literacy, metaphor, Literacy World Ocean, new literacies, transliteracy, numeracies, keywords, Wikipedia, bepress search tools, collocations


This multipurpose editorial explores and tries to count the many types of literacy that are referred to by name in Wikipedia and Numeracy. Wikipedia’s Category:Literacy page identifies 44 kinds of literacy that are the subject of articles, ranging from numeracy and graphicacy to braille literacy and diaspora literacy. In addition, searching Google finds more than 30 adjective-literacy or noun-literacy collocations, including quantitative literacy, adult literacy, and document literacy, that do not have Wikipedia pages of their own but are mentioned on other Wikipedia pages. The sum puts this modest literacy count in line with the more than 70 bodies of water called “seas” according to the International Hydrographic Organization and thus suggests Seventy Seas of Literacy as apt for a metaphoric Literacy World Ocean. As for Numeracy, full-text searching using the bepress search tools provided on the journal’s landing page identifies at least 15 types of literacies, ten of which were used as keywords. The search also finds six different adjective- or noun-numeracy collocations in Numeracy, including adult numeracy, health numeracy, and situated numeracy, disproportionately used by international authors. The facility of making numeracy collocations prompts the notion of a metaphoric Sea of Numeracy as a candidate to be one of Seven Seas of Literacy. Extending the metaphor, the numeracy collocations would be fertile, life-sustaining estuaries along the coast of the numeracy sea, where seawater from numeracy mixes with freshwater inflow from the disciplinary or cultural contexts identified by the modifier in the collocation.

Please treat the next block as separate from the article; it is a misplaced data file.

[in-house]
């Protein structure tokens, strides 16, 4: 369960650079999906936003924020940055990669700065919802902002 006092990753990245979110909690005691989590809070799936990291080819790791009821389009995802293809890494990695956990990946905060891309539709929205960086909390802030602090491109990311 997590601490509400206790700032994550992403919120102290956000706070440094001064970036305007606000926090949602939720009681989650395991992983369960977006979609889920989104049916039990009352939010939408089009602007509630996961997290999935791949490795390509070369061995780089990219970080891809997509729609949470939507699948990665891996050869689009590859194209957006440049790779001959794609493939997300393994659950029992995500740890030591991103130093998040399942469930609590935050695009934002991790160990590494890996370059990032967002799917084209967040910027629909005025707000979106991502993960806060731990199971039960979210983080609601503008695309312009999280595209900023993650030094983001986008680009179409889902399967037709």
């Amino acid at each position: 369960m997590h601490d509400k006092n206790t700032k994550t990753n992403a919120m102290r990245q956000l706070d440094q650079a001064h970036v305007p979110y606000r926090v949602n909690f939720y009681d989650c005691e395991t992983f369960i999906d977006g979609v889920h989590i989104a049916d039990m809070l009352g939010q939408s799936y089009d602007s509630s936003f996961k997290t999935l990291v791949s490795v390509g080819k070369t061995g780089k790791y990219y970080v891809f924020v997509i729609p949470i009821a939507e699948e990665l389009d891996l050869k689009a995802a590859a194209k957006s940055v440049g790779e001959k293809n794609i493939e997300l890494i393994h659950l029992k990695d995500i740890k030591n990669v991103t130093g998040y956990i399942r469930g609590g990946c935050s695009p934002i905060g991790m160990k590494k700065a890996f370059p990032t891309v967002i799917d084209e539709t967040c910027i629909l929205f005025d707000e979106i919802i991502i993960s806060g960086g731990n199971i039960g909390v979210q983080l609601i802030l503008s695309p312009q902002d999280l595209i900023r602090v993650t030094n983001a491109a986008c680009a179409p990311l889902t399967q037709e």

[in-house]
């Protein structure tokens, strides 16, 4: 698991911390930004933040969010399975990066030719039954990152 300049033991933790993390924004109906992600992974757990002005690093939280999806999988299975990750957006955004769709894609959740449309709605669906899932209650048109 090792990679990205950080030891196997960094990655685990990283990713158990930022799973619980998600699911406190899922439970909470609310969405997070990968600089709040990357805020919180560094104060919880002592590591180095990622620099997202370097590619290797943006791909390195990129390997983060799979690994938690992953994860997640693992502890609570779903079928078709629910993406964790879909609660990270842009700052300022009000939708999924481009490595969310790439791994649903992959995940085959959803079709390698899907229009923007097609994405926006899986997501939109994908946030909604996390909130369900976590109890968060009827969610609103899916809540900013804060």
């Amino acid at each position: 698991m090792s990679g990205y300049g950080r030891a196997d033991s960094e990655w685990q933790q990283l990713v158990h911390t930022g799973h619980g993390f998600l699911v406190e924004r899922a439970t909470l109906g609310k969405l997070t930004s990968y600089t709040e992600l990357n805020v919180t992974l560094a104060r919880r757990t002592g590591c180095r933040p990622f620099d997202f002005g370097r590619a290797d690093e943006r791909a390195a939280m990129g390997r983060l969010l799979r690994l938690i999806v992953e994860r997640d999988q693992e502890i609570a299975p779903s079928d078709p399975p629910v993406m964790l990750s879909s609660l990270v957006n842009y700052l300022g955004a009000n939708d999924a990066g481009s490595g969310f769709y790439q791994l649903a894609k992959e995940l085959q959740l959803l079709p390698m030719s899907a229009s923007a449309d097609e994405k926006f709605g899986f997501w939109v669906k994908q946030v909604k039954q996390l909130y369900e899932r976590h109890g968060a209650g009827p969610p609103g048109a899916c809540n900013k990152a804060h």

In addition to submitting this metaphoric view of literacies and numeracies, this editorial aims to familiarize Numeracy readers with our search tools and to make a case for consideration and care in regard to keywords. Also, we call attention to some changes in the makeup of the managing editors, the rollout of some new types of papers (“From Book Authors” and “Roots and Seeds”), and a new theme collection on social justice.



Creative Commons License

Creative Commons License
This work is licensed under a Creative Commons Attribution-Noncommercial 4.0 License